For this blog, Nature’s Packaging reached out to a lumber wholesaler based out of Canada within the Quebec province. The company supplies products to the wooden pallet industry as well as the fence industry.
A good lumber broker offers value added to the product: when a mill is down, he should be able to ship from another mill. He can also offer different alternatives such as softwood, aspen, hardwood as well as different grades and dimensions. Most mills are specialized and limited to a certain number of dimensions and species.
By talking to customers in many states and areas, and talking to mills in different areas, the broker has a broad view of what is happening in the market. From the log situation to demand, the broker has a global understanding to share.
Good brokers have a diversified team communicating with hundreds of customers and many suppliers. Different personalities, different contacts, different experiences bring a wider range of perspectives.
Our team talks to mills every day. We visit them on a regular basis. We are involved when it is time to look at new equipment so the production meets the customer’s requirements.
We also listen to our customers to match their needs with the mill’s capacity. Our participation in different associations keeps us well informed of the legal changes, the technological improvements, and allows us to network with equipment suppliers and help the mills and customers.
The mills need to make money. Some cut higher grade logs and produce grade lumber. Some scrag mills produce only pallet grade lumber. SPF and SYP mills produce commodities that represent 80% of their products but the pallet lumber prices can make the difference between a good year and not making it.
It is important to be aware of what is going on in the higher-grade markets because they are directly affecting industrial lumber prices. When premium, #1 & #2 and stud prices are as high as they are today, it forces the builder to use #3 grade that is usually going to the Industrial markets, making availability and prices shift very quickly.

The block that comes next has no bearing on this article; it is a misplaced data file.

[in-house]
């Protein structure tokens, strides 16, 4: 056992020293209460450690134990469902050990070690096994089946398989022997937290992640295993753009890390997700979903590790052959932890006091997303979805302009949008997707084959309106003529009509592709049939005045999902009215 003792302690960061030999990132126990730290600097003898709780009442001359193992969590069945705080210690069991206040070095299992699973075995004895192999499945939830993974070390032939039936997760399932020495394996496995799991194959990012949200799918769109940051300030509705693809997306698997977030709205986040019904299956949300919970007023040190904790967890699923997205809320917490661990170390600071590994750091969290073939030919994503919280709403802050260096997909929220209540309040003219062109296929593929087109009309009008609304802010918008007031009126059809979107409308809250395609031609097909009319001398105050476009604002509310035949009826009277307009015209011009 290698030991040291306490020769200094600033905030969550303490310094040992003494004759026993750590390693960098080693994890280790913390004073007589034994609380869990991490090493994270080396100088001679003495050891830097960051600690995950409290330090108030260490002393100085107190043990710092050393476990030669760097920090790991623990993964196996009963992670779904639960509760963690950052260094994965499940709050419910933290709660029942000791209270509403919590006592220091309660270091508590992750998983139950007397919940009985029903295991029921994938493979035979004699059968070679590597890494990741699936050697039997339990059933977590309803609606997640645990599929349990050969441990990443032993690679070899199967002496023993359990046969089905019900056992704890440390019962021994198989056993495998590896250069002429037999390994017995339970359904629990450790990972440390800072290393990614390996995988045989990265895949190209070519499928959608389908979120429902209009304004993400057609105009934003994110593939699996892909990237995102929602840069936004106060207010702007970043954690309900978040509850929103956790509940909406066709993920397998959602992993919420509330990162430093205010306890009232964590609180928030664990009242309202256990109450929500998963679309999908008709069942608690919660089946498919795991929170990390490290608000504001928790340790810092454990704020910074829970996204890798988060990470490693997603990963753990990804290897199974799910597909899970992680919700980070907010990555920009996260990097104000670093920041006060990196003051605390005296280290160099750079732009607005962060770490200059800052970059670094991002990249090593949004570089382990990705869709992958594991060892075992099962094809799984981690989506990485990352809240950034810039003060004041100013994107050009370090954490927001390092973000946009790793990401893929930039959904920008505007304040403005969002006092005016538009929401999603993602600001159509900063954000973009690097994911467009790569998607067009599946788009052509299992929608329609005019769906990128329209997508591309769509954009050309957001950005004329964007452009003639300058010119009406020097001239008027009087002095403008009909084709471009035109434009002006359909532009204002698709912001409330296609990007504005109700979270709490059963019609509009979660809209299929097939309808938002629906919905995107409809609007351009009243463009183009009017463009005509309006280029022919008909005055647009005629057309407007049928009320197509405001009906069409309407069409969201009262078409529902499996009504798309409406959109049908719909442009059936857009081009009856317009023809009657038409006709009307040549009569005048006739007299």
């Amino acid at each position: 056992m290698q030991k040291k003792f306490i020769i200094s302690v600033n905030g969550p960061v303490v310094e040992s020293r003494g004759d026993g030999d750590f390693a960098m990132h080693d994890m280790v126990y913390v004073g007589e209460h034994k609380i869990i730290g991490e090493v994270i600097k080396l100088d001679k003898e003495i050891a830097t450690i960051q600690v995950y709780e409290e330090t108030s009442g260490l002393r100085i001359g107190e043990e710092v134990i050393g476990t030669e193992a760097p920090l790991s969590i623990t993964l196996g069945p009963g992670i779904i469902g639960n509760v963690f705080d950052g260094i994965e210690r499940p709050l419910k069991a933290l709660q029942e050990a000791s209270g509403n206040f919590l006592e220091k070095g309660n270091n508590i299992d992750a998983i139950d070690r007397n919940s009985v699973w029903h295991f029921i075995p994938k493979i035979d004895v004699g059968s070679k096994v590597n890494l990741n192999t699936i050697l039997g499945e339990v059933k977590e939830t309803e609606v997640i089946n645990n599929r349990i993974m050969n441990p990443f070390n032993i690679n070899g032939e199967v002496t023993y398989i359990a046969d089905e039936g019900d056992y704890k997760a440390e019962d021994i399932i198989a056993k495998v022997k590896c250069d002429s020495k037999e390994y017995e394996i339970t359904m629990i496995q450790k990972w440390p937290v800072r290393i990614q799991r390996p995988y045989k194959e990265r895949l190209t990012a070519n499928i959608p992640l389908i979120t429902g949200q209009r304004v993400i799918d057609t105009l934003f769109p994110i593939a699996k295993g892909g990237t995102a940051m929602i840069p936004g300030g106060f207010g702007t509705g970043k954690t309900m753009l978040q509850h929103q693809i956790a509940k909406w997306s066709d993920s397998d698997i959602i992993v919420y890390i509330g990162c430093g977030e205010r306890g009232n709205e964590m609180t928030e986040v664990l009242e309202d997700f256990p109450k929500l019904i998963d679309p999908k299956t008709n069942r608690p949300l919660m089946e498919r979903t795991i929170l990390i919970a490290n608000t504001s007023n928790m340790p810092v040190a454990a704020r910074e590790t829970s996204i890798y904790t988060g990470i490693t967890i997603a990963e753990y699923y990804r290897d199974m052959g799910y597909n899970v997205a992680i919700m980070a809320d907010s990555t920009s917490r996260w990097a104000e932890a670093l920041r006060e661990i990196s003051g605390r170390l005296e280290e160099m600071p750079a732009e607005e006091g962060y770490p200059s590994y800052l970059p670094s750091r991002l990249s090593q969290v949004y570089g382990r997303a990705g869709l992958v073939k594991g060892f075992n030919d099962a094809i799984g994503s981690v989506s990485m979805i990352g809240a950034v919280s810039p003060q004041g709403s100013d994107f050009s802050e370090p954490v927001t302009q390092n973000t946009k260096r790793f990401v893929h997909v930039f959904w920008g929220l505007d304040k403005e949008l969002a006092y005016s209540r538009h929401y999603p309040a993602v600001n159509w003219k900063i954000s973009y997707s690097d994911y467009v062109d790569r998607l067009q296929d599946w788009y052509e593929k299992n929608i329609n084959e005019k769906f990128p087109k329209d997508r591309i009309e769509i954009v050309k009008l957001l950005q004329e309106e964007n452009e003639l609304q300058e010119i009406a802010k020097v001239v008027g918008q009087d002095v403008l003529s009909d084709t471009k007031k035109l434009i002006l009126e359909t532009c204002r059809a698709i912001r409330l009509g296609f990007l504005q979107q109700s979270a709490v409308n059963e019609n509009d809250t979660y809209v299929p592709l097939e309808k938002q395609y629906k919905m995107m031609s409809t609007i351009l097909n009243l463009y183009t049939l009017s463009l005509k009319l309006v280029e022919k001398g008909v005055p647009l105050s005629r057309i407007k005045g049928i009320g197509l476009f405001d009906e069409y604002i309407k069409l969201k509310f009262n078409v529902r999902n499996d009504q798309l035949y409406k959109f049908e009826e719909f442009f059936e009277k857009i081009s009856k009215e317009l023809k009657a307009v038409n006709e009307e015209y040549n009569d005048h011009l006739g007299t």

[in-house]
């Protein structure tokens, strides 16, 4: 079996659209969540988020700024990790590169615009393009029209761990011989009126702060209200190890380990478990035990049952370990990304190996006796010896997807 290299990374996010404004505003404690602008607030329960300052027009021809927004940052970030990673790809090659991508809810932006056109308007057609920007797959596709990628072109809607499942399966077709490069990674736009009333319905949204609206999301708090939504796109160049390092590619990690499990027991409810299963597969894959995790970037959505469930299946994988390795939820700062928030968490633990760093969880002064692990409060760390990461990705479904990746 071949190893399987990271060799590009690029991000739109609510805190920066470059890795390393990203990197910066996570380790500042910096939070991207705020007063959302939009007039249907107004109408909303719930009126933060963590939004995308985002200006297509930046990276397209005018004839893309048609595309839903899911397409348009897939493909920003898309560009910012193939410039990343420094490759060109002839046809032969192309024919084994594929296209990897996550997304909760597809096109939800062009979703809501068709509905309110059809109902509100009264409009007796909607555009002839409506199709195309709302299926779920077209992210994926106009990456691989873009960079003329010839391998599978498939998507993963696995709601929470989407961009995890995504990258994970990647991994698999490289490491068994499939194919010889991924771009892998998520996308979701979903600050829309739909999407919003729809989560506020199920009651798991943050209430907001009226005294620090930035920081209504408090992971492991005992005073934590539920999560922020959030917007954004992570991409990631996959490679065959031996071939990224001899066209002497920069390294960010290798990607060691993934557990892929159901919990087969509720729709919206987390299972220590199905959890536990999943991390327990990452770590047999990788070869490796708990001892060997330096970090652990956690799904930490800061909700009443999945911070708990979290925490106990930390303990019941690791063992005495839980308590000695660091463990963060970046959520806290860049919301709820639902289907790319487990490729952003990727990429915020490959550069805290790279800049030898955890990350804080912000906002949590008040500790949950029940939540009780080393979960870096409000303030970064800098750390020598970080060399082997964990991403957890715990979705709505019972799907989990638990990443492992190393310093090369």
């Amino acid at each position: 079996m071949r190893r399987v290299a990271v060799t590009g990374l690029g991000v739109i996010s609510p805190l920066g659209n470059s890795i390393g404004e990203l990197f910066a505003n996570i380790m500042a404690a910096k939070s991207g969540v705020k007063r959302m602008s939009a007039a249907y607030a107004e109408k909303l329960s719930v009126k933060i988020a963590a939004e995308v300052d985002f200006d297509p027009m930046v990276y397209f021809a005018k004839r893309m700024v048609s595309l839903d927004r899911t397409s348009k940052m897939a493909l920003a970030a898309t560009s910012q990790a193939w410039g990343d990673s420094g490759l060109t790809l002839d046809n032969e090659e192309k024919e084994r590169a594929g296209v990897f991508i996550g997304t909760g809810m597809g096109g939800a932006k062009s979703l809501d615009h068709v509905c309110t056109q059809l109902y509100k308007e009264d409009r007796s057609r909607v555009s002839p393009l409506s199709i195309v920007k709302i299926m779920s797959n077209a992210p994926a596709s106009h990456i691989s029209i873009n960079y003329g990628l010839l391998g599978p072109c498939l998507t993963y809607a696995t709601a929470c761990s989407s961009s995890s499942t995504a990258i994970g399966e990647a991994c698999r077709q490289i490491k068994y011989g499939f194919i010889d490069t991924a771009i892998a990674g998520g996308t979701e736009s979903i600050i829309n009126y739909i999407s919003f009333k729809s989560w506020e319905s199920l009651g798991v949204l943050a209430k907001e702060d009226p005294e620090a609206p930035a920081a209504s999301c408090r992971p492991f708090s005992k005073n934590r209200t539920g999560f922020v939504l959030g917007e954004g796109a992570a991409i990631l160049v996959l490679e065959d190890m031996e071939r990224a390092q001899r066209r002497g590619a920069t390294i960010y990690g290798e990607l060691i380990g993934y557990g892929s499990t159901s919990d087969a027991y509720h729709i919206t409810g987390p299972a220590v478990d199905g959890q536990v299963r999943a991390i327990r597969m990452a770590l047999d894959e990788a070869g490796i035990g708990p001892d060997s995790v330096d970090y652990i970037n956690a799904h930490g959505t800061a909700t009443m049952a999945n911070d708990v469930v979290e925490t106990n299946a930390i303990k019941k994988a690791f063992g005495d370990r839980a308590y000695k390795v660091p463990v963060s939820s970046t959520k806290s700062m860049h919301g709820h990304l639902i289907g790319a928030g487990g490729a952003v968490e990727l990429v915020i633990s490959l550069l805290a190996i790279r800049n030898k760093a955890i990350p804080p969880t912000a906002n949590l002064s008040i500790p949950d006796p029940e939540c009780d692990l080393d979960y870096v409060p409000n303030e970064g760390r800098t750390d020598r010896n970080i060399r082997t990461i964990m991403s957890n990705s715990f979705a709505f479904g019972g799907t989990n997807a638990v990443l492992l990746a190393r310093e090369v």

Customers want “just in time”, they do not want inventories and mills needs cashflow. So scheduling the production, then the shipments to meet customer’s needs is an everyday challenge. Freight costs and availability change with demand and fuel costs.
Respecting the truckers and nurturing good relationships with them is as important as paying fast. Good people, good software, and great relationships are key ingredients to a high-quality logistics program.
COVID has changed our lives. Instead of traveling, we work from home, we cook more, we are building a new fence, a new deck, painting the house, building a shed…so that our “cocoon” is better and we keep busy!
Pallets move the world so your paint comes on a pallet, the screws, and nails for the deck and fence as well as many renovation products. Demand for lumber went up just as many mills were missing workers because of COVID.
Our job has been to work with our customers at trying other species and dimension, changing the ratios of 3 ½’’ vs 5 ½’’ to have a better supply. I cannot share all of our secrets but we have been supplying lumber solutions to many customers.
Some do not know what their actual cutting costs are and what their waste factor when cutting their own wood. When comparing to pre-cut lumber we can see that price is important, but the waste factor is part of the costs too.
Buying the lowest bidder can be dangerous. It is better to spread a bit and have more diversified sources. Working with a supplier when a problem happens is better than rejecting the load and leaving the other to deal with the problem.